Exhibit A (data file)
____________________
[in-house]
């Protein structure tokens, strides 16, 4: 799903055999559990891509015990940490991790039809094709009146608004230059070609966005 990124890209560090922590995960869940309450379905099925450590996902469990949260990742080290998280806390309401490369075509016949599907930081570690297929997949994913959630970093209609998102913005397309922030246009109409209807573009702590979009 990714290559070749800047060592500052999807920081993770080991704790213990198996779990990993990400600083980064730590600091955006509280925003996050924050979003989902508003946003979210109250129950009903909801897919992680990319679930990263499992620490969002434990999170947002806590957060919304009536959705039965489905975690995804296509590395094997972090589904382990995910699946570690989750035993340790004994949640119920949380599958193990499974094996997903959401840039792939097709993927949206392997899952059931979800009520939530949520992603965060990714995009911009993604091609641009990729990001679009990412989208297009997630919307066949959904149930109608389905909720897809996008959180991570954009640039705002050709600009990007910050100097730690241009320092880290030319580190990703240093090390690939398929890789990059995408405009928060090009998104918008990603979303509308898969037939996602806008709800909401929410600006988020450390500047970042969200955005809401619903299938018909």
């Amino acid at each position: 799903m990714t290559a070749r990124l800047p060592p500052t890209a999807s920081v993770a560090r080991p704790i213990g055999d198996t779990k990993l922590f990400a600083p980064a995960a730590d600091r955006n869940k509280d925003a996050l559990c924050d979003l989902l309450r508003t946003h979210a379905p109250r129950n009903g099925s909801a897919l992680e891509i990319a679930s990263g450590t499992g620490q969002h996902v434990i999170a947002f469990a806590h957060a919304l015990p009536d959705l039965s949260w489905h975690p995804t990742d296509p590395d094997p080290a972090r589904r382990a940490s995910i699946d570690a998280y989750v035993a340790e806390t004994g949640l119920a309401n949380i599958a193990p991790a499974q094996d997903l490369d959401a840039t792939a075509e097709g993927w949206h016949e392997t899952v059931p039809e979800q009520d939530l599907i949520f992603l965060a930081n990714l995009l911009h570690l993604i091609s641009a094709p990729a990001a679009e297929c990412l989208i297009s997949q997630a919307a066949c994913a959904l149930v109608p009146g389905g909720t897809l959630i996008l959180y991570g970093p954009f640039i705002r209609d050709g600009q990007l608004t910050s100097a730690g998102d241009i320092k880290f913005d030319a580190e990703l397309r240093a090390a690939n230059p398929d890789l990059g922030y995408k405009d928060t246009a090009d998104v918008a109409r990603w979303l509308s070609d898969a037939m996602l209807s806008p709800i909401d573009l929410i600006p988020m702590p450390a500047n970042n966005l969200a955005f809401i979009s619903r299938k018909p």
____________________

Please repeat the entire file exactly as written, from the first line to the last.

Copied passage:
[in-house]
């Protein structure tokens, strides 16, 4: 799903055999559990891509015990940490991790039809094709009146608004230059070609966005 990124890209560090922590995960869940309450379905099925450590996902469990949260990742080290998280806390309401490369075509016949599907930081570690297929997949994913959630970093209609998102913005397309922030246009109409209807573009702590979009 990714290559070749800047060592500052999807920081993770080991704790213990198996779990990993990400600083980064730590600091955006509280925003996050924050979003989902508003946003979210109250129950009903909801897919992680990319679930990263499992620490969002434990999170947002806590957060919304009536959705039965489905975690995804296509590395094997972090589904382990995910699946570690989750035993340790004994949640119920949380599958193990499974094996997903959401840039792939097709993927949206392997899952059931979800009520939530949520992603965060990714995009911009993604091609641009990729990001679009990412989208297009997630919307066949959904149930109608389905909720897809996008959180991570954009640039705002050709600009990007910050100097730690241009320092880290030319580190990703240093090390690939398929890789990059995408405009928060090009998104918008990603979303509308898969037939996602806008709800909401929410600006988020450390500047970042969200955005809401619903299938018909």
């Amino acid at each position: 799903m990714t290559a070749r990124l800047p060592p500052t890209a999807s920081v993770a560090r080991p704790i213990g055999d198996t779990k990993l922590f990400a600083p980064a995960a730590d600091r955006n869940k509280d925003a996050l559990c924050d979003l989902l309450r508003t946003h979210a379905p109250r129950n009903g099925s909801a897919l992680e891509i990319a679930s990263g450590t499992g620490q969002h996902v434990i999170a947002f469990a806590h957060a919304l015990p009536d959705l039965s949260w489905h975690p995804t990742d296509p590395d094997p080290a972090r589904r382990a940490s995910i699946d570690a998280y989750v035993a340790e806390t004994g949640l119920a309401n949380i599958a193990p991790a499974q094996d997903l490369d959401a840039t792939a075509e097709g993927w949206h016949e392997t899952v059931p039809e979800q009520d939530l599907i949520f992603l965060a930081n990714l995009l911009h570690l993604i091609s641009a094709p990729a990001a679009e297929c990412l989208i297009s997949q997630a919307a066949c994913a959904l149930v109608p009146g389905g909720t897809l959630i996008l959180y991570g970093p954009f640039i705002r209609d050709g600009q990007l608004t910050s100097a730690g998102d241009i320092k880290f913005d030319a580190e990703l397309r240093a090390a690939n230059p398929d890789l990059g922030y995408k405009d928060t246009a090009d998104v918008a109409r990603w979303l509308s070609d898969a037939m996602l209807s806008p709800i909401d573009l929410i600006p988020m702590p450390a500047n970042n966005l969200a955005f809401i979009s619903r299938k018909p």